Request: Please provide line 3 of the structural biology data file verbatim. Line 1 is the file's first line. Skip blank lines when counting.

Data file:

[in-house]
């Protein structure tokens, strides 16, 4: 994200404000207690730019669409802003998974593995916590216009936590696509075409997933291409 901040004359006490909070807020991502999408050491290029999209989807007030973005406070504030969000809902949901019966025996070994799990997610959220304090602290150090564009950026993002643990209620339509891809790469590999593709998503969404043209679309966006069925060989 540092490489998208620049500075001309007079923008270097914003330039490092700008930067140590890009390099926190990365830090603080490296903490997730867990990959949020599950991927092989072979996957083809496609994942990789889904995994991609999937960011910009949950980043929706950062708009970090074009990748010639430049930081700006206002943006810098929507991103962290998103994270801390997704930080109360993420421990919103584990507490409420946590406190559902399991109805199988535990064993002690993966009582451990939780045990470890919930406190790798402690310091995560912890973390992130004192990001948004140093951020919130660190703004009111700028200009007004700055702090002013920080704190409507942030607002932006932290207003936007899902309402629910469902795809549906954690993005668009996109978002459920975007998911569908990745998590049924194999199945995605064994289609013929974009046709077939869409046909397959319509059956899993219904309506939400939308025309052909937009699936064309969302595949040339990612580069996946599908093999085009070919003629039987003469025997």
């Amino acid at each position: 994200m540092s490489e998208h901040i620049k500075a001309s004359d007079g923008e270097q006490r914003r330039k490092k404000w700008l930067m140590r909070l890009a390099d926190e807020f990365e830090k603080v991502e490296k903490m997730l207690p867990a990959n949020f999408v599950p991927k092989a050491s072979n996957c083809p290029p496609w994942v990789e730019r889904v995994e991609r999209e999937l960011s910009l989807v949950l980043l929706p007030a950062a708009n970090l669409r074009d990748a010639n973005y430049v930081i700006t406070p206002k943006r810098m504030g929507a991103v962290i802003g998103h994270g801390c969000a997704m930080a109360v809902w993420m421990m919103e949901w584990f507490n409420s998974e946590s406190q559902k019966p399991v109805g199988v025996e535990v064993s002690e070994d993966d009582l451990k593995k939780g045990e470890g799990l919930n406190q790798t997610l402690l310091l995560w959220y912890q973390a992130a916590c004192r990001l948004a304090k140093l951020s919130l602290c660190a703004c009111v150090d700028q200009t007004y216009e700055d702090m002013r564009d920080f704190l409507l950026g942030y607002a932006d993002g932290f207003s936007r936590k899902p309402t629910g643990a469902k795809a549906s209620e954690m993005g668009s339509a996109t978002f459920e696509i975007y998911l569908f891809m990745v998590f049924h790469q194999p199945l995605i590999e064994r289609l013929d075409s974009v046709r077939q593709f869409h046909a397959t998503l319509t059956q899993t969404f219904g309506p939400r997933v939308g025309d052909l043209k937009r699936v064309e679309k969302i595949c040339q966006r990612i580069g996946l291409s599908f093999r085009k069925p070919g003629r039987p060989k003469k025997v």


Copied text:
């Amino acid at each position: 994200m540092s490489e998208h901040i620049k500075a001309s004359d007079g923008e270097q006490r914003r330039k490092k404000w700008l930067m140590r909070l890009a390099d926190e807020f990365e830090k603080v991502e490296k903490m997730l207690p867990a990959n949020f999408v599950p991927k092989a050491s072979n996957c083809p290029p496609w994942v990789e730019r889904v995994e991609r999209e999937l960011s910009l989807v949950l980043l929706p007030a950062a708009n970090l669409r074009d990748a010639n973005y430049v930081i700006t406070p206002k943006r810098m504030g929507a991103v962290i802003g998103h994270g801390c969000a997704m930080a109360v809902w993420m421990m919103e949901w584990f507490n409420s998974e946590s406190q559902k019966p399991v109805g199988v025996e535990v064993s002690e070994d993966d009582l451990k593995k939780g045990e470890g799990l919930n406190q790798t997610l402690l310091l995560w959220y912890q973390a992130a916590c004192r990001l948004a304090k140093l951020s919130l602290c660190a703004c009111v150090d700028q200009t007004y216009e700055d702090m002013r564009d920080f704190l409507l950026g942030y607002a932006d993002g932290f207003s936007r936590k899902p309402t629910g643990a469902k795809a549906s209620e954690m993005g668009s339509a996109t978002f459920e696509i975007y998911l569908f891809m990745v998590f049924h790469q194999p199945l995605i590999e064994r289609l013929d075409s974009v046709r077939q593709f869409h046909a397959t998503l319509t059956q899993t969404f219904g309506p939400r997933v939308g025309d052909l043209k937009r699936v064309e679309k969302i595949c040339q966006r990612i580069g996946l291409s599908f093999r085009k069925p070919g003629r039987p060989k003469k025997v």